I write a lot about centering in conflict. Searching this phrase on my website turns up 112 results. And yet, what about being centered in happiness? 

  • Be More: Turn Gossip Into Direct Communication

    Be More: Turn Gossip Into Direct Communication

    It's always great to hear from past and current clients about how they utilize my work and writing personally and within their organizations. And sometimes I get a surprise, as I did last week when I received an email from someone I'd never met--an employee in a major global financial institution. The financial institution included my Checklist for Managing Difficult Conversations in a regional communication program encouraging staff to "Be More." 

    In the 9-day program, there were a number of challenges participants had to complete that helped them "Be More" in important aspects of their leadership and communication.

    Under the heading of "Be More Honest," the company explored the topic of gossip and encouraged staff to take the challenge to reach out to talk to someone directly if they felt the urge to "gossip" about someone. They then reported their experiences, which the employee gave me permission to share...

  • Managing Stress and Inner Conflict: You Know the Answer

    Managing Stress and Inner Conflict: You Know the Answer

    One of the most interesting things about my work is that I teach skills everyone already knows. If you've been in a workshop with me, you know this to be true and you've even heard me say it. 

    We know we want to be centered and in control of our emotions in difficult moments. We know that putting ourselves in a mindset of inquiry is also really useful. And when I ask, "What would you like to say to this person so that they understand your positive intention?" coaching clients are usually clear, composed, and thoughtful in their message. We also know that putting ourselves in the customer/client/coworker/family member's place and seeing their perspective can absolutely turn a difficult situation around.

    And yet....

  • The Guest House: Managing Emotions with Awareness

    The Guest House: Managing Emotions with Awareness

    This being human is a guest-house
    Every morning a new arrival.

    This is the beginning of one of my favorite Rumi poems. I appreciate its wisdom on how to greet each emotion with gratitude and wonder.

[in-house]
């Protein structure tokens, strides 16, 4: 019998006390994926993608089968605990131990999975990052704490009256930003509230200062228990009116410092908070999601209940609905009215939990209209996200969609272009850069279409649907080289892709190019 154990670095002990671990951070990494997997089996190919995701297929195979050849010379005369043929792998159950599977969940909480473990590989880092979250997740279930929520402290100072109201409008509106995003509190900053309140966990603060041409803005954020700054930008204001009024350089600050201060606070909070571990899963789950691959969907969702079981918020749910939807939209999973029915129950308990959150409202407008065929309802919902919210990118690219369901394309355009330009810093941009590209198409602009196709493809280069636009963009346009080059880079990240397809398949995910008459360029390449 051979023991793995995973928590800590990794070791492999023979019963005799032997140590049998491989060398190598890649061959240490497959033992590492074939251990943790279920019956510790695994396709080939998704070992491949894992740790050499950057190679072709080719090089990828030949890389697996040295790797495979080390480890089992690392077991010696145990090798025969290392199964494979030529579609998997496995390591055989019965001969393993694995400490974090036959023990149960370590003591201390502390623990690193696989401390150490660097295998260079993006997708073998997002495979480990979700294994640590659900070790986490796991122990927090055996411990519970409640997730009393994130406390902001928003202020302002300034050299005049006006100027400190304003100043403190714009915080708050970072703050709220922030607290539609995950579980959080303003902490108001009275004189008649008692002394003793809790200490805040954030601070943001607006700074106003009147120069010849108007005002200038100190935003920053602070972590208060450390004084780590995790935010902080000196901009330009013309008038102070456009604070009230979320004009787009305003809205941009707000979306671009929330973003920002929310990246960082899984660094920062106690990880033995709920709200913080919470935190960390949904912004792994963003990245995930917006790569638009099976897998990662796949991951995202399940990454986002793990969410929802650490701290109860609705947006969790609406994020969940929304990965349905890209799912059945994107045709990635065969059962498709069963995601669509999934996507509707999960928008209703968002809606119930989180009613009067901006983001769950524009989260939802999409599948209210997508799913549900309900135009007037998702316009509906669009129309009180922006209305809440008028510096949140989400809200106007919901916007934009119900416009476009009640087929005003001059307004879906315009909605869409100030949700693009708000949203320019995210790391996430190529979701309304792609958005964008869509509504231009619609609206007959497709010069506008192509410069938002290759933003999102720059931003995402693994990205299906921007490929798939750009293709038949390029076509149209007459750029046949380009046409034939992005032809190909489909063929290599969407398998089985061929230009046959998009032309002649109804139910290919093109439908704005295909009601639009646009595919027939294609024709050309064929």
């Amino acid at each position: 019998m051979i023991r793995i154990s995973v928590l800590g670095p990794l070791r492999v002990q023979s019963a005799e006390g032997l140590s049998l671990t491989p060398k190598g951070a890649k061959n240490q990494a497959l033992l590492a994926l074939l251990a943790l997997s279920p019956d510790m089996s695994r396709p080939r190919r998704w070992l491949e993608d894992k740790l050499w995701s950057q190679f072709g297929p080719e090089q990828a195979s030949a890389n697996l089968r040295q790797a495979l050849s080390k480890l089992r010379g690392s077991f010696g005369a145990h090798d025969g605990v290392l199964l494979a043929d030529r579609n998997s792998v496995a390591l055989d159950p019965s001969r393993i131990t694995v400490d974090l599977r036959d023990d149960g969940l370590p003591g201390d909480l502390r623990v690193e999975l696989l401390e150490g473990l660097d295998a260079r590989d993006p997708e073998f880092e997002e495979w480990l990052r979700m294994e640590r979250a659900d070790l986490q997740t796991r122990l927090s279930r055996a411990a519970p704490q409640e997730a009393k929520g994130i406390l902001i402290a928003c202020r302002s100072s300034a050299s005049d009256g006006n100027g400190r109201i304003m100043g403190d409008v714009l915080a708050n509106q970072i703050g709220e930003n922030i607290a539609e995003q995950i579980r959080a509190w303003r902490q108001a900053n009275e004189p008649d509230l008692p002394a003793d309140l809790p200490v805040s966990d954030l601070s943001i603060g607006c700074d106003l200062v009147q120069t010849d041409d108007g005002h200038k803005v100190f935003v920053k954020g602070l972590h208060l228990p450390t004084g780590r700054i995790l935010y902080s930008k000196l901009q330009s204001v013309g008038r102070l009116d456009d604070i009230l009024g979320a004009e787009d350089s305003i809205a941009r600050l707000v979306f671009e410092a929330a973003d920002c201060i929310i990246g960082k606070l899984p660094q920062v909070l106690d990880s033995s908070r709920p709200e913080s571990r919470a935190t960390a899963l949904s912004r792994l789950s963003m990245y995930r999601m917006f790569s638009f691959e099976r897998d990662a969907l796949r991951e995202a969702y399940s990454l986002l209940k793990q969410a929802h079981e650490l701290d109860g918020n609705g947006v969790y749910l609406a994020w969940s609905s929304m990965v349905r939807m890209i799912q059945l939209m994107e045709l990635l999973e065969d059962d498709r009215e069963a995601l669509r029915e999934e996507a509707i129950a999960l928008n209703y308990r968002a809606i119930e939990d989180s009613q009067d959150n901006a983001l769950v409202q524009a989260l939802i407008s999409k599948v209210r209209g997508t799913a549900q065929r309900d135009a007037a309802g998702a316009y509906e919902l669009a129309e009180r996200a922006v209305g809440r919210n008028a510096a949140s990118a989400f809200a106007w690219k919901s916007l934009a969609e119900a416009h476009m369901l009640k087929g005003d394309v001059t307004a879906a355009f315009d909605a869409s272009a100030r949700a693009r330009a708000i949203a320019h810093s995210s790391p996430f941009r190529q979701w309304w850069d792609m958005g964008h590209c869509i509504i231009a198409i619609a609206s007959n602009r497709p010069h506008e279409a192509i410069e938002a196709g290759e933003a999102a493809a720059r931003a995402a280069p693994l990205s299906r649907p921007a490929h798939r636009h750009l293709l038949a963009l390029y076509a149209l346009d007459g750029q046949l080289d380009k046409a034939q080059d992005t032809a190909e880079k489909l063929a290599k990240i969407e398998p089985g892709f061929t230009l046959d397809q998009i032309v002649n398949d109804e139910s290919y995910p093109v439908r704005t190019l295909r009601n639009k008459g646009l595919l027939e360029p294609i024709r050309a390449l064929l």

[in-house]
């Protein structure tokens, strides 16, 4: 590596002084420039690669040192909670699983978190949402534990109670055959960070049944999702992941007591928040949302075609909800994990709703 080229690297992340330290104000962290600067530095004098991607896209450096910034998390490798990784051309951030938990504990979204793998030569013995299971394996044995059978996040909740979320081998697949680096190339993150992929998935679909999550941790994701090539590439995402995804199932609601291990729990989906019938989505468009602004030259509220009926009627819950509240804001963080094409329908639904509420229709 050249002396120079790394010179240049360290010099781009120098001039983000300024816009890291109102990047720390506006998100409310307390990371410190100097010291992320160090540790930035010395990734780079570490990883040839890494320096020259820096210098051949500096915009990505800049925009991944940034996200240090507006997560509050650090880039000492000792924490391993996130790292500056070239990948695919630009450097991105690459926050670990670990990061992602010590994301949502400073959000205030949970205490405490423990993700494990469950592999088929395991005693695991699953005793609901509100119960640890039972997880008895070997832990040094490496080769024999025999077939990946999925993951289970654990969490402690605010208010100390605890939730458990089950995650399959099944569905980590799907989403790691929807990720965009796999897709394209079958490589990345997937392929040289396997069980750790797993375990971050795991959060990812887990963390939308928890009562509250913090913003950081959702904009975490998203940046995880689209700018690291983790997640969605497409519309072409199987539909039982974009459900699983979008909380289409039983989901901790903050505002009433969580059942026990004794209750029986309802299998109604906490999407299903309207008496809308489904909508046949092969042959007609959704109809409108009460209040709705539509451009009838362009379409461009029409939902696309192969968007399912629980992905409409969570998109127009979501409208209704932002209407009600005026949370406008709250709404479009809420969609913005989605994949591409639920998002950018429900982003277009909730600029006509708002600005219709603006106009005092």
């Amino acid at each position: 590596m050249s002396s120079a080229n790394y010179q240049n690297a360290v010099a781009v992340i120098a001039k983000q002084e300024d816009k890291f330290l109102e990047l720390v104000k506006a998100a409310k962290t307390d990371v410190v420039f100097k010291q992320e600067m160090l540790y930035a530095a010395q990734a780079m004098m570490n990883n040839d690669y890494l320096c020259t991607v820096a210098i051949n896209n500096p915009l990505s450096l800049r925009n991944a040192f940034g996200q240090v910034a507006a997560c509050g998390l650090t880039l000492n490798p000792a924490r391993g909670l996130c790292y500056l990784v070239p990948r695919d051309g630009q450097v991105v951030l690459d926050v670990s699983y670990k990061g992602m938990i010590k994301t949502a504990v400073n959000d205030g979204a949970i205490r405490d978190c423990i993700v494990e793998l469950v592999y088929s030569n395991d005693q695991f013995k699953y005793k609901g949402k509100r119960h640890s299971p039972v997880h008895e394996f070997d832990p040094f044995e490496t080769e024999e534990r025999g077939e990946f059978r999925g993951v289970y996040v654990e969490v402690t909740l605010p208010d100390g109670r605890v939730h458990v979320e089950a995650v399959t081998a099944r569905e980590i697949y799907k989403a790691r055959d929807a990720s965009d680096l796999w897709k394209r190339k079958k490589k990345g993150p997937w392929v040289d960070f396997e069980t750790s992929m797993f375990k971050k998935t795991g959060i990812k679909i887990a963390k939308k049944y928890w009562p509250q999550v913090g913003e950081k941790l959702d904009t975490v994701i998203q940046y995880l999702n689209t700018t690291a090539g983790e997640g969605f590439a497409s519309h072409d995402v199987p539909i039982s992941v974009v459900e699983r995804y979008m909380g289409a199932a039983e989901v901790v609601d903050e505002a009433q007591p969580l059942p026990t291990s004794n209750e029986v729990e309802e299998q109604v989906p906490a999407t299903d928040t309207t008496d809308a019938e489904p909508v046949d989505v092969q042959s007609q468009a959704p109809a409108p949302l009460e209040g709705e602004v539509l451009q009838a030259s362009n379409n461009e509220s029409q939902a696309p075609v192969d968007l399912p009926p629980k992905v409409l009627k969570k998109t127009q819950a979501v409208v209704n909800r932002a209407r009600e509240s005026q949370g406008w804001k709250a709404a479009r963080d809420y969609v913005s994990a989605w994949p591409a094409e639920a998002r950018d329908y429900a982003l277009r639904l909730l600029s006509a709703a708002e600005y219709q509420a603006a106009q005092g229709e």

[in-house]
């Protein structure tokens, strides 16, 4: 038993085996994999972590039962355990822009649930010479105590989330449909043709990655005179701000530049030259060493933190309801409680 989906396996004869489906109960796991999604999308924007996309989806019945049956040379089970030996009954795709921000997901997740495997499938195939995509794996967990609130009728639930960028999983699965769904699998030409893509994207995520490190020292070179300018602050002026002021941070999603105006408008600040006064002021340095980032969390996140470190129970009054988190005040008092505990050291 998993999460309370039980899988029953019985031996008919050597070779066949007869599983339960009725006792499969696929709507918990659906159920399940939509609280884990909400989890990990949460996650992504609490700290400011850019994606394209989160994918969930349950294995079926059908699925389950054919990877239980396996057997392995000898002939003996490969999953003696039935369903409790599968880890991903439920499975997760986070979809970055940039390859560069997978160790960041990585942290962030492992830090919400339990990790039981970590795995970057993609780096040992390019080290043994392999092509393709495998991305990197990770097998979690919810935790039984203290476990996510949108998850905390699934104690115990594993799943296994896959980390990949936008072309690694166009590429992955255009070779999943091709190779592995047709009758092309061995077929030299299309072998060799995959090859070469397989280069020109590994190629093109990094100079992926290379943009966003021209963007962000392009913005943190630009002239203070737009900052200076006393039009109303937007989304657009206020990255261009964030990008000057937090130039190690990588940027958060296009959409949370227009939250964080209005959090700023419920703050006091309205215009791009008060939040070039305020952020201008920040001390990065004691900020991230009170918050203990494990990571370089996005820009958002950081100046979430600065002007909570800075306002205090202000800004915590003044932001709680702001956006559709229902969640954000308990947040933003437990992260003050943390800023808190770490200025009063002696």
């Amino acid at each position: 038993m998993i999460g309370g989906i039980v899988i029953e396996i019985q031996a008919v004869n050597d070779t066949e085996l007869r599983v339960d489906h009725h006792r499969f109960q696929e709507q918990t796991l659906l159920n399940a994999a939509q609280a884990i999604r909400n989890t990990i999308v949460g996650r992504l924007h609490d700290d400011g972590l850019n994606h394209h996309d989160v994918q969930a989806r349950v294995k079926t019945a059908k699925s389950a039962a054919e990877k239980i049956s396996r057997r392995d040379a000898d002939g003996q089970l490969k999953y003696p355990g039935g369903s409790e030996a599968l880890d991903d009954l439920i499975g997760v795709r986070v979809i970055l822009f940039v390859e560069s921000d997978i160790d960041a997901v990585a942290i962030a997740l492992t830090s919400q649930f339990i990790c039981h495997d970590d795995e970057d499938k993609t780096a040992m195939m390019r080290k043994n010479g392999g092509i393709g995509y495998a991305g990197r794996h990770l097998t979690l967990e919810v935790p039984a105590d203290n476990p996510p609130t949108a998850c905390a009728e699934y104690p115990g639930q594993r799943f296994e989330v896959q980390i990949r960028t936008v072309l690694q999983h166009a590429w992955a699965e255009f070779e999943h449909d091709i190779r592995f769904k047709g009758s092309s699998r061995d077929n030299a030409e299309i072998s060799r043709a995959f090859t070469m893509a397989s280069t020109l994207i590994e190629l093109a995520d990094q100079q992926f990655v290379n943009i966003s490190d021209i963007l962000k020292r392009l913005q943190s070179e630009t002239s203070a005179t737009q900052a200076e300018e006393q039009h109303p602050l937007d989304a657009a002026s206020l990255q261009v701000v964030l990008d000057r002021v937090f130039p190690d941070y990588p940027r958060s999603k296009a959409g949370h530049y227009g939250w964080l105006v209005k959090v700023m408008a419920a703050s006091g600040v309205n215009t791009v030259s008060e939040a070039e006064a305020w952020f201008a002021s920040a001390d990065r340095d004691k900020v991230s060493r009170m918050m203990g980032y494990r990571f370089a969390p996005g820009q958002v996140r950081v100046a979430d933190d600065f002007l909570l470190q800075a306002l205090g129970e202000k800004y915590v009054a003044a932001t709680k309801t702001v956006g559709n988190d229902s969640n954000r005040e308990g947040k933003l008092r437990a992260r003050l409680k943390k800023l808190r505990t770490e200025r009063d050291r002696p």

• Lessons Learned: Losing My Voice

    Lessons Learned: Losing My Voice

    I am now recently and thankfully over a bout of laryngitis that in all its manifestations lasted 8 weeks. That's a long time for an organizational trainer, public speaker, and professional singer. It was traumatic at times, frightening, and fascinating. Friends would say, "this is going to be a story eventually," and indeed it is and has been.

    Have I said that "Unlikely Teachers" are not always welcomed at first? They can seem like annoyances at best and physically or emotionally traumatic at worst. In many cases, the teacher is life-changing in the sense that it shows us something about ourselves and the world that we might not have otherwise seen.

    Enforced Quiet

    I've written about how default programming and ingrained habits can be changed by noticing them in the moment they occur and making a different choice, and advice-giving is one of my defaults. During the first days of the lovely laryngitis attack, I couldn't speak at all--not even a squeak. How fascinating were those moments when I would start to say something and realize I couldn't. Because it was a struggle to speak and because the doctors had told me NOT to unless absolutely necessary, I became acutely aware of these ki moments--Do I really need to say this? Most of the time I didn't.

    A Worthy Opponent

    I began to see my laryngitis as a worthy opponent, with whom resistance was futile and counterproductive. By using Aikido principles, I could metaphorically join the opposing energy to see where led. Several possibilities immediately showed themselves...